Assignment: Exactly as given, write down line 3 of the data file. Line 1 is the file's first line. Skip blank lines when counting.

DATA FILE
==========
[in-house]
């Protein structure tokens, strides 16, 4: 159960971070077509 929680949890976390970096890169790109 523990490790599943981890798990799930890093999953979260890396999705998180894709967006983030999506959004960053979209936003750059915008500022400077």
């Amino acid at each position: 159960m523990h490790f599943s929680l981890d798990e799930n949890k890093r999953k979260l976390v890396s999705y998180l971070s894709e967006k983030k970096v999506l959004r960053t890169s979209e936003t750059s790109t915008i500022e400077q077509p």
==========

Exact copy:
């Amino acid at each position: 159960m523990h490790f599943s929680l981890d798990e799930n949890k890093r999953k979260l976390v890396s999705y998180l971070s894709e967006k983030k970096v999506l959004r960053t890169s979209e936003t750059s790109t915008i500022e400077q077509p």